• Embodies the negative belief: I am unlovable, not good enough and/or not deserving
  • Difficulty dealing with rejection, taking it personally
  • Is very independent and self-sufficient
  • Maintains an overly positive view of themselves and negative view of others (this hides latent self-hatred a low self-esteem)
  • Is always looking for (and never finding) the perfect partner
  • Doesn’t understand why the people they are attracted to never like them while those who like them, they aren’t attracted to
  • Is married with a lover on the side, or is the “lover on the side” to a married person
  • Chooses relationships based on sexual chemistry instead of emotional intimacy
  • Feels misunderstood (may be seen as an asshole, cold or distant)
  • Perpetually busy, feeling anxious when there is too much downtime
  • Has generalized anxiety or frequent highs and lows
  • Numbs out with food, alcohol, sex, TV-watching, shopping, etc.
  • Feels disconnected or detached much of the time; simply going through the motions
  • Has a string of yo-yo relationships (come close, go away)
  • Feels anxious or self-conscious in group settings
  • Is a perfectionist seeking validation from others
  • Afraid of being “found out” they are worthless, no good, etc., preventing them from getting close to people
  • Afraid of losing their status, relationship, money, success, etc.
  • Avoids confrontation or difficult conversations
  • Often feels “blah,” cut off from emotions
  • Indecisive and constantly second-guessing or suffering from FOMO
  • Believes “I will be happy when _____ happens,” thinking a new job, perfect partner or something external is the answer to their problem
  • Is attracted to “holics” of any type (alcoholic, sexaholic, shopaholic, etc.)

Avoidants and Relationships

Avoidants avoid, that’s what they do. They avoid their own feelings, other people’s feelings, intimacy, speaking up, emotional risks… basically anything that feels emotionally unsafe. This makes healthy relationships extremely difficult, if not impossible. Many feel unheard, unseen and misunderstood, unable to communicate their needs to their partner. Some believe they are emotionally expressive, but often just verbalize their victimization, “My ex was a narcissist who never put me first,” or “I have a strained relationship with my mom because she’s needy and always trying to control me.” Avoidants feel they got the short end of the stick, rarely taking responsibility for their choices (because they don’t feel they have any).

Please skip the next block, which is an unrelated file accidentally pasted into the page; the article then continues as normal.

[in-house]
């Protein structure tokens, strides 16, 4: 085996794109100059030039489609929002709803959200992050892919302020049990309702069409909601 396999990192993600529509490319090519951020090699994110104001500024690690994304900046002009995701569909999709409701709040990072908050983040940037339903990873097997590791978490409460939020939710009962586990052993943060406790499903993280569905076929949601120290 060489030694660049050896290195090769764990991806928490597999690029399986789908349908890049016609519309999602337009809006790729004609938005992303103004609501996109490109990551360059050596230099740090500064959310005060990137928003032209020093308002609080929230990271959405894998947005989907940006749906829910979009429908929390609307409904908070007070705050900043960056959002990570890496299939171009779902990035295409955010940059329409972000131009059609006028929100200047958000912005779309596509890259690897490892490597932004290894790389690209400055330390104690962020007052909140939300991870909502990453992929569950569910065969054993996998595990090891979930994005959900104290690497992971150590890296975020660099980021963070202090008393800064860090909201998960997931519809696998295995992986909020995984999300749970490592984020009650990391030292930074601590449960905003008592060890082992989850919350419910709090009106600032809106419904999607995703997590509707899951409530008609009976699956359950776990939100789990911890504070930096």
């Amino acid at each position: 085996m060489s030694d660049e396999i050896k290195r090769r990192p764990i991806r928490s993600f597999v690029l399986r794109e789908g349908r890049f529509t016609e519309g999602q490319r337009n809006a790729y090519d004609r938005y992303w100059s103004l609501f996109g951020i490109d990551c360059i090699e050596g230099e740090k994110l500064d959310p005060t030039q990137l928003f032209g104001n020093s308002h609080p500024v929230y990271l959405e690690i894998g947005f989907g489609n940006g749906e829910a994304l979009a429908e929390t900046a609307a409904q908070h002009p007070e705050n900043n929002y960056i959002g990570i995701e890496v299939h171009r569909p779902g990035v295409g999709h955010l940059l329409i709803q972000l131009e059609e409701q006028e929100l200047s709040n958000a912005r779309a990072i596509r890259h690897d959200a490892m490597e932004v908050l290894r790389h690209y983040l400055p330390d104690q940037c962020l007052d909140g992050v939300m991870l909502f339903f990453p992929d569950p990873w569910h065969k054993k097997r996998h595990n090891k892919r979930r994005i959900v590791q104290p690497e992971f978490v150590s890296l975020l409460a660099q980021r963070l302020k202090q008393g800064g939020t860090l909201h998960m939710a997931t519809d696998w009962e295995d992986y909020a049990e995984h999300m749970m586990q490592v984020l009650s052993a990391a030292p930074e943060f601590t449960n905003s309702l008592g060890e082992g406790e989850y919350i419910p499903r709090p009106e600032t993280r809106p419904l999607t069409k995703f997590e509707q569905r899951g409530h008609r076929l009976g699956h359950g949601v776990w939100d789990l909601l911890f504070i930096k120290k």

Validation plays a big role in the life of an Avoidant. Because there is an inherent lack of value, they seek it externally through people-pleasing, over-giving or playing the role of “perfect partner” in order to receive breadcrumbs of attention. All of these behaviors, however, are energy depleting and reinforce the Avoidant’s belief they must sacrifice themselves for their partner. Avoidants don’t prioritize themselves and their needs, which leads to a build up of anger and resentment, usually directed at their partner.

Instead of leading with their hearts, people with Avoidant Attachment try to intellectually resolve emotional issues. They follow artificial timelines (we should date for 9 months, then get engaged 12 months before getting married), and even try to control who they fall in love with. They have a long list of “must-have” qualities in a mate and quickly reject those who don’t tick the boxes. Unfortunately none of this aligns with emotional intimacy and true partnership. Instead it aligns with their subconscious patterns to protect themselves and stay “safe.”


Breaking Avoidant Patterns

The good news is you weren’t born this way, and don’t need to wear a scarlet ‘A’ for the rest of your life. You learned Avoidant behaviors as a kid, which means you can unlearn them. It is not easy and requires a LOT of emotional courage, but it is absolutely possible. I know because I barely recognize the Class-A Avoidant I once was. I’m not perfect, and still catch myself falling into old patterns, but the point is I catch myself.

Once you become aware of your Avoidant ways, you can stop yourself and make a different choice. It’s this repeated cycle of awareness, connection to your feelings and taking different (often opposite) action that interrupts old patterns. And it takes time. You spent years reinforcing these thoughts and behaviors so undoing them won’t happen overnight. It’s an ongoing pursuit.


Avoidant Attachment and Fear